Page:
By Joe Davidson
Thursday, July 2, 2009
BALTIMORE Americans invest heavily in the future of the nation by providing loans to help put students through college. Yet the burden of that debt for many former students is so great that it interferes with investments they would like to make in a home, a family or even a good time now and then.
This is especially true for the public-spirited who are burdened by heavy debt. No one expects to get rich doing good, but getting paid enough to pay back Uncle Sam would be nice.
Now there are a couple of new programs that could make those debts much lighter. One of them is specifically designed to encourage young people to serve the public by working for federal, state or local governments, nonprofits or other public service employers.
Under the Public Service Loan Forgiveness Program, the Obama administration announced yesterday, people with student loans can have their debts erased after 10 years of public service. Let's say Dr. Feelgood graduates from medical school with a mountain of student loan debt. Her heart, and a little angel on one shoulder, tell her to work in a clinic serving a low-income community on tribal lands, but that little devil on her other shoulder says to become a plastic surgeon in Beverly Hills. And the little devil is holding her empty pocketbook as evidence to back his case.
If the doctor follows her heart and makes 120 payments -- one a month for 10 years -- on her student loan, Uncle Sam will tell her to forget the rest of the money she owes.
That's great, but for those 10 years she still will have huge monthly payments that could prevent her from buying a house or discourage her from starting a family.
That's where the Income-Based Repayment plan comes in.
Starting yesterday, Dr. Feelgood's monthly federal loan payments would be capped at an amount determined by her income and family size.
"With a daughter about to start college in the fall, I certainly appreciate how daunting college financing can be for students and families," said Rep. John Sarbanes (D-Md.), author of the loan forgiveness option. He announced the programs along with Office of Personnel Management Director John Berry during a news conference at Johns Hopkins University yesterday.
"Student loan debt can have a significant effect on career decisions, and I hope that this new law will allow college graduates to live by their dreams, not by their loans," Sarbanes said. ". . . This legislation helps ensure stability for student borrowers, allowing them to embark on careers in public service especially when our country needs public service employees the most. It does so by giving students and families more time and better conditions for repayment."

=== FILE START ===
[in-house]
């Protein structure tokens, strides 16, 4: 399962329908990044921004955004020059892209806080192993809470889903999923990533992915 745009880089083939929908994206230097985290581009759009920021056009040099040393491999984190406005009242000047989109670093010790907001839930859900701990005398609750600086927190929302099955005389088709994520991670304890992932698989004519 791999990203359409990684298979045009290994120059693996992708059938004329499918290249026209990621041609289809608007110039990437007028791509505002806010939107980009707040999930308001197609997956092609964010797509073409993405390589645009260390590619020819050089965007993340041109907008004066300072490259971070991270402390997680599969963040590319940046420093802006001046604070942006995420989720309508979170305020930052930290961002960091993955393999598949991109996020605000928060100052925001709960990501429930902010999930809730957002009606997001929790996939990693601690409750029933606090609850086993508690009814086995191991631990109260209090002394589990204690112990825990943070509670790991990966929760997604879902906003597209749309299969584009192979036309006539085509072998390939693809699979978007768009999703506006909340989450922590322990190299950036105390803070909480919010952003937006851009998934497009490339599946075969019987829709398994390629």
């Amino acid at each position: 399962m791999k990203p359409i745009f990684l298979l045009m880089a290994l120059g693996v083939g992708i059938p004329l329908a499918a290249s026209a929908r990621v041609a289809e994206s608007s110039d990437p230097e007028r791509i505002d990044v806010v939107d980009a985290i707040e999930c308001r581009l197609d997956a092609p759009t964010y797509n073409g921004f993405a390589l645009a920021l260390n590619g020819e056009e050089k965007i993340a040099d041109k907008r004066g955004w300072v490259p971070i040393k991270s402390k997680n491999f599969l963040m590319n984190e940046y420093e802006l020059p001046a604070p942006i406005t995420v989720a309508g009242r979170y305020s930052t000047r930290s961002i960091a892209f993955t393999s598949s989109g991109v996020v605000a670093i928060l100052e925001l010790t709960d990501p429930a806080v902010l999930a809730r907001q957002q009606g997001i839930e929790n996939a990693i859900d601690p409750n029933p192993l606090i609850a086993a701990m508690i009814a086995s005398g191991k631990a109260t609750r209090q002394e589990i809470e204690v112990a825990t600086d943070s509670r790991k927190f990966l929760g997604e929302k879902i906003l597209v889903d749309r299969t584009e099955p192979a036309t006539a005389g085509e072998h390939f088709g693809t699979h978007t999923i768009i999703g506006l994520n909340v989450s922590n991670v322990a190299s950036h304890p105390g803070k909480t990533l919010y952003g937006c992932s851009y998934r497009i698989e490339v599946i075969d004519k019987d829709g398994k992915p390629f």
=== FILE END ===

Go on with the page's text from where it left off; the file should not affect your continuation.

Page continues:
Using figures supplied by Sarbanes's office, here's how the programs could work in tandem:
Let's say Dr. Feelgood has $100,000 in federal student loan debt, at 6.8 percent interest, when she graduates. She didn't become a plastic surgeon for Hollywood stars, and her tribal community health clinic gig pays $40,000 a year, with annual increases of 5 percent.
Under a standard 10-year repayment plan, her monthly note would be $1,151. But with her income, the Income-Based Repayment program would drop that payment to $309. That amount would gradually rise along with her income, until year 10, the last year she would pay anything, her monthly payment would be $526.
A real life example is that of Robert Miller, a 30-year-old former Peace Corps volunteer in Haiti. When he found out about the program, he was just plain giddy. His $100,000 student loan debt from two years of graduate school is more than he made in the previous five years, he said after yesterday's news conference. He expects his monthly payment to drop to $220 from $850, and "the vast majority of my debt I'm not going to pay."
This program will definitely improve his lifestyle.
"There's something disheartening about being 30, with a graduate degree and five years of work experience and still living like you're an undergrad," he said.A Union Leader's Passing
Federal employees lost a friend and an ardent supporter when Richard N. Brown, president of the National Federation of Federal Employees, died Tuesday. The Arlington resident was 47 and the kind of guy you'd like to swap tall tales with after work.
AFL-CIO President John J. Sweeney said Brown was "a strong and tenacious voice for federal employees, [who] will be missed by the members of the union he led and by all those who fight daily for working Americans."
Those thoughts were echoed by the OPM's Berry: "I only knew Rick for a short time, but his dedication shone through in our work together on issues that matter deeply to federal employees and working people everywhere."
Contact Joe Davidson at email@example.com